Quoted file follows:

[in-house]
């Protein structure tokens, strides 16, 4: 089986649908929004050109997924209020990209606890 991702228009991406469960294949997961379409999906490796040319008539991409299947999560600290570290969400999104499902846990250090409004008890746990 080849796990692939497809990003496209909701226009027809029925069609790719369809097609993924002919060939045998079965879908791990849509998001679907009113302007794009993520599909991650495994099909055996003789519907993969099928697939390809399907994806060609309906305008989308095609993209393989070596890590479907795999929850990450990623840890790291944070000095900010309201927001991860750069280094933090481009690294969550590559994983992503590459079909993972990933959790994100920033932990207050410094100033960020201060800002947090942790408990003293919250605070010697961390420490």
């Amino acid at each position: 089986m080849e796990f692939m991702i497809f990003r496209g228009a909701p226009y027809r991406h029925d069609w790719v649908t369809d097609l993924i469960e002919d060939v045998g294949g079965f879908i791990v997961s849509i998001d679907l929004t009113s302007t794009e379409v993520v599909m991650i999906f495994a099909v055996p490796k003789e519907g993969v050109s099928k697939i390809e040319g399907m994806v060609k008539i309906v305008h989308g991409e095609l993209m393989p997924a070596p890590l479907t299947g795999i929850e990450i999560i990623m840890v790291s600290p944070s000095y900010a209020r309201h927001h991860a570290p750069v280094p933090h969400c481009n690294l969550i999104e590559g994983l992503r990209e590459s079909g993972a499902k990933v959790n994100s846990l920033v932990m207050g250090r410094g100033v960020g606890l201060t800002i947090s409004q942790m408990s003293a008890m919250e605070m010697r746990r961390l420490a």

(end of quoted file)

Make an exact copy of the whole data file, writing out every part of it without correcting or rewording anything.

[in-house]
């Protein structure tokens, strides 16, 4: 089986649908929004050109997924209020990209606890 991702228009991406469960294949997961379409999906490796040319008539991409299947999560600290570290969400999104499902846990250090409004008890746990 080849796990692939497809990003496209909701226009027809029925069609790719369809097609993924002919060939045998079965879908791990849509998001679907009113302007794009993520599909991650495994099909055996003789519907993969099928697939390809399907994806060609309906305008989308095609993209393989070596890590479907795999929850990450990623840890790291944070000095900010309201927001991860750069280094933090481009690294969550590559994983992503590459079909993972990933959790994100920033932990207050410094100033960020201060800002947090942790408990003293919250605070010697961390420490």
């Amino acid at each position: 089986m080849e796990f692939m991702i497809f990003r496209g228009a909701p226009y027809r991406h029925d069609w790719v649908t369809d097609l993924i469960e002919d060939v045998g294949g079965f879908i791990v997961s849509i998001d679907l929004t009113s302007t794009e379409v993520v599909m991650i999906f495994a099909v055996p490796k003789e519907g993969v050109s099928k697939i390809e040319g399907m994806v060609k008539i309906v305008h989308g991409e095609l993209m393989p997924a070596p890590l479907t299947g795999i929850e990450i999560i990623m840890v790291s600290p944070s000095y900010a209020r309201h927001h991860a570290p750069v280094p933090h969400c481009n690294l969550i999104e590559g994983l992503r990209e590459s079909g993972a499902k990933v959790n994100s846990l920033v932990m207050g250090r410094g100033v960020g606890l201060t800002i947090s409004q942790m408990s003293a008890m919250e605070m010697r746990r961390l420490a």